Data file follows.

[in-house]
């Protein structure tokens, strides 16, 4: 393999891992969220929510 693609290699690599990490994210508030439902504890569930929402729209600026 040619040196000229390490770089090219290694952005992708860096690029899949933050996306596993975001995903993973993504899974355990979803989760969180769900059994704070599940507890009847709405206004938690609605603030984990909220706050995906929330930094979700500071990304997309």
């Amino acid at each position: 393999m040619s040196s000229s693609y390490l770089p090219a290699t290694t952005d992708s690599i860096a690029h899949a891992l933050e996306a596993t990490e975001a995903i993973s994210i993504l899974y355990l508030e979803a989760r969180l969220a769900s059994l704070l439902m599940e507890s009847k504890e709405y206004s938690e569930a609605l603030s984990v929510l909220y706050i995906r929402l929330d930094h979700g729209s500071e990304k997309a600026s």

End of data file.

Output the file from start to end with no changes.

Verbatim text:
[in-house]
């Protein structure tokens, strides 16, 4: 393999891992969220929510 693609290699690599990490994210508030439902504890569930929402729209600026 040619040196000229390490770089090219290694952005992708860096690029899949933050996306596993975001995903993973993504899974355990979803989760969180769900059994704070599940507890009847709405206004938690609605603030984990909220706050995906929330930094979700500071990304997309």
């Amino acid at each position: 393999m040619s040196s000229s693609y390490l770089p090219a290699t290694t952005d992708s690599i860096a690029h899949a891992l933050e996306a596993t990490e975001a995903i993973s994210i993504l899974y355990l508030e979803a989760r969180l969220a769900s059994l704070l439902m599940e507890s009847k504890e709405y206004s938690e569930a609605l603030s984990v929510l909220y706050i995906r929402l929330d930094h979700g729209s500071e990304k997309a600026s």